“In many a house the watchmen, in their rounds, found a whole family of corpses, father, mother and children, side by side; for a disorder called the plague, naturally engendered of hardship and famine, now came, as if in kindness, to abridge the agony of the people. The pestilence stalked at noonday through the city, and the doomed inhabitants fell like grass beneath it scythe. From six thousand to eight thousand human beings sank before this scourge alone, yet the people resolutely held out—women and men mutually encouraging each other to resist the entrance of their foreign foe—an evil more horrible than pest or famine. 
“The missives from Valdez, who saw more vividly than the besieged could do, the uncertainty of his own position, now poured daily into the city, the enemy becoming more prodigal of his vows, as he felt that the ocean might yet save the victims from his grasp. The inhabitants, in their ignorance, had gradually abandoned their hopes of relief, but they spurned the summons to surrender. Leyden was sublime in its despair. A few murmurs were, however, occasionally heard at the steadfastness of the magistrates, and a dead body was placed at the door of the burgomaster, as a silent witness against his inflexibility. A party of the more faint-hearted even assailed the heroic Adrian Van der Werf with threats and reproaches as he passed through the streets.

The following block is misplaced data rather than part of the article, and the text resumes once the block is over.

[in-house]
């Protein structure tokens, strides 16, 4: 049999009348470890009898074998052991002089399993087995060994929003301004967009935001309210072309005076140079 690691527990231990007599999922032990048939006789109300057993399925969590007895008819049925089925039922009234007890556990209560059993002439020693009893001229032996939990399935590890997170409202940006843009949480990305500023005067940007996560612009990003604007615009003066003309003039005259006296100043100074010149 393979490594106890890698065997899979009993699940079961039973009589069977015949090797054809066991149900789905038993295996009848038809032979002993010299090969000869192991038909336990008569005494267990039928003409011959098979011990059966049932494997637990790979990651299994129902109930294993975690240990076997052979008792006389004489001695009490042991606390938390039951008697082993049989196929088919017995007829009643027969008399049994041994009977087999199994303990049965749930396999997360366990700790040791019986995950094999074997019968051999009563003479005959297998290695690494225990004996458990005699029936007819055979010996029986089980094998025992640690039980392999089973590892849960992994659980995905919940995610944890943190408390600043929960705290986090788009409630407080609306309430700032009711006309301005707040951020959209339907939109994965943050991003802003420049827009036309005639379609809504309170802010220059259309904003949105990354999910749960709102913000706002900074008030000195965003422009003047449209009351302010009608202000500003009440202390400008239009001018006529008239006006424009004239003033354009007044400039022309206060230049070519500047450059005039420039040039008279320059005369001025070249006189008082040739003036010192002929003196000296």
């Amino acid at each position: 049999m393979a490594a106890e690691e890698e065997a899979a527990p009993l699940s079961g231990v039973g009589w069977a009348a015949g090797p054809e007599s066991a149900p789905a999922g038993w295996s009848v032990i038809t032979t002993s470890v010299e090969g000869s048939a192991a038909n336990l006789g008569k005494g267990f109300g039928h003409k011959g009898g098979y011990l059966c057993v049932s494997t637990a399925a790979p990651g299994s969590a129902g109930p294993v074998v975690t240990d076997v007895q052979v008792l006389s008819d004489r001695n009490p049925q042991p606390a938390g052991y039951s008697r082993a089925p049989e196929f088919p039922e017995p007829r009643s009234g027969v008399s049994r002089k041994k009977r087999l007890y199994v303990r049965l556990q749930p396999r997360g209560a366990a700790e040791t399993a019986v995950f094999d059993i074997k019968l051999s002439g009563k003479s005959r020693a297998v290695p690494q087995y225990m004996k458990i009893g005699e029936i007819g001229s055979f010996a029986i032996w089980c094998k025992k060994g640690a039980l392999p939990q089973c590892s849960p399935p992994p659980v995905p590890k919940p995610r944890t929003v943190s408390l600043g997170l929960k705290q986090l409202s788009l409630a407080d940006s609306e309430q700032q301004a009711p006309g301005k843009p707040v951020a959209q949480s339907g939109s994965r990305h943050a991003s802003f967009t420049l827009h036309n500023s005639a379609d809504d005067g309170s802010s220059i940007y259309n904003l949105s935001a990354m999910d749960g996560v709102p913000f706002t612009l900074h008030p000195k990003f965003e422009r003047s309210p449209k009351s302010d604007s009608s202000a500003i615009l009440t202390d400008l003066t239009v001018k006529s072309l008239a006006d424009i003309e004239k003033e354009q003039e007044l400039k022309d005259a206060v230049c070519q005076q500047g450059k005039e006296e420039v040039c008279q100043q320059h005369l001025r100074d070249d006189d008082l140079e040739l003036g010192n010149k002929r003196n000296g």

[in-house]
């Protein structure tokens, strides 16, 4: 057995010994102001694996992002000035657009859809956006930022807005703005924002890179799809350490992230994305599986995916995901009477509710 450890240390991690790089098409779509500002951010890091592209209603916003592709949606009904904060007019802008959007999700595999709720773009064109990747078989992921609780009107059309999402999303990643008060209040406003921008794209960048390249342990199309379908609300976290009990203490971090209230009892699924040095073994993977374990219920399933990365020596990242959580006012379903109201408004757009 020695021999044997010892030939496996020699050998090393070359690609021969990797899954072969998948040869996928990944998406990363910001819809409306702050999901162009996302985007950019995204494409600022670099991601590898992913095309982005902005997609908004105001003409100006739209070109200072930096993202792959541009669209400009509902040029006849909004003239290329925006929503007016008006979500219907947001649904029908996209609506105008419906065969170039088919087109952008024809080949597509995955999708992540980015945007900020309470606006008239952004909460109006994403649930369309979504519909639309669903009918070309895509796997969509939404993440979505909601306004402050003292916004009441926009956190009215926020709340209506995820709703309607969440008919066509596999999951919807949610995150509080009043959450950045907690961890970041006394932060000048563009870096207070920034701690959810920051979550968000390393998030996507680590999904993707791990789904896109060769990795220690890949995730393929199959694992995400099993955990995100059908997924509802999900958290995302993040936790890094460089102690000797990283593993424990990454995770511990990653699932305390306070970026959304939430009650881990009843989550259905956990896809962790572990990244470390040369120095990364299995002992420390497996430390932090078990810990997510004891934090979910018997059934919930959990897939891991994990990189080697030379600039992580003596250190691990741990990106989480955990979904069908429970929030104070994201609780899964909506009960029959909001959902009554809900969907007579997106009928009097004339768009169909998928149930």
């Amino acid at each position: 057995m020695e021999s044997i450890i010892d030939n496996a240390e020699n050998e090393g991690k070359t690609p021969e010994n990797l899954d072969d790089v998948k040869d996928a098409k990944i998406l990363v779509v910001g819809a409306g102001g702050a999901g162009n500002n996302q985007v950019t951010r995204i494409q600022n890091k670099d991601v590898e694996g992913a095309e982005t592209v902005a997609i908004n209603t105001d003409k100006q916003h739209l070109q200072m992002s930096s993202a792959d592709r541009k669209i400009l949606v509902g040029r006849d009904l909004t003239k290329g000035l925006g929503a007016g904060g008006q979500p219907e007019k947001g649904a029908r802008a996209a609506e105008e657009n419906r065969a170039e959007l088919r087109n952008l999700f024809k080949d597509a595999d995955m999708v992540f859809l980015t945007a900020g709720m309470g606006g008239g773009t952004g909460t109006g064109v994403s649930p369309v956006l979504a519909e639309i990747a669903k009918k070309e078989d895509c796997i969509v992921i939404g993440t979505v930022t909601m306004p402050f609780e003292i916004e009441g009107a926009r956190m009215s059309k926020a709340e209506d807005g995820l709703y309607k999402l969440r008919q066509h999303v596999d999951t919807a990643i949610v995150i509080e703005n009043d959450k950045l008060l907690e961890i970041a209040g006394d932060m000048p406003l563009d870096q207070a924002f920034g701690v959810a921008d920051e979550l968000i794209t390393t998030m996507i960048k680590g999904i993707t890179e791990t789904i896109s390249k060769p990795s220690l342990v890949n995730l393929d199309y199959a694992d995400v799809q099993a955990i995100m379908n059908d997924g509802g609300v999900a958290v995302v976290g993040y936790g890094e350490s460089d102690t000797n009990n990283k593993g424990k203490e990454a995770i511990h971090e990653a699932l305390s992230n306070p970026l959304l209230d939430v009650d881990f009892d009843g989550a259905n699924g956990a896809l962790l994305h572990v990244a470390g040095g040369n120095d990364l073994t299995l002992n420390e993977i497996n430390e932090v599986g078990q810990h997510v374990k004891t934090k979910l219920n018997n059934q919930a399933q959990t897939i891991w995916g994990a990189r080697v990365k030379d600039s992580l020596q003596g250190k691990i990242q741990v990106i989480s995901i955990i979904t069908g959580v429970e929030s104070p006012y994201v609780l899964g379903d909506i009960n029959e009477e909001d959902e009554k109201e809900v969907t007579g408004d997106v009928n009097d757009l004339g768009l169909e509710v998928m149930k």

“A crowd had gathered around him, as he reached a triangular place in the centre of the town, into which many of the principal streets emptied themselves, and upon one side of which stood the church of St. Pancras, with its high brick tower surmounted by two pointed turrets, and with two ancient lime trees at its entrance. There stood the burgomaster, a tall, haggard, imposing figure, with dark visage, and a tranquil but commanding eye. He waved his broad-leaved felt hat for silence, and then exclaimed, in language which has been almost literally preserved, ’What would ye, my friends? Why do ye murmur that we do not break our vows and surrender our city to the Spaniards?—a fate more horrible than the agony which she now endures. I tell you I have made an oath to hold this city, and may God give me strength to keep my oath! I can die but once; whether by your hands, the enemy’s, or by the hand of God. My own fate is indifferent to me, not so that of the city intrusted to my care. I know that we shall starve if not soon relieved; but starvation is preferable to the dishonoured death which is the only alternative. Your menaces move me not; my life is at your disposal; here is my sword, plunge it into my breast, and divide my flesh among you. Take my body to appease your hunger, but expect no surrender, so long as I remain alive.’”
Leyden was at last relieved by William of Orange, who from his sick-bed had arranged for the piercing of the dykes and letting in enough water to swim his ships and rout the Spaniards.
Out of tribulation comes good. For their constancy and endurance in the siege the Prince offered the people of Leyden one of two benefits—exemption from taxes or the establishment of a University. They took the University.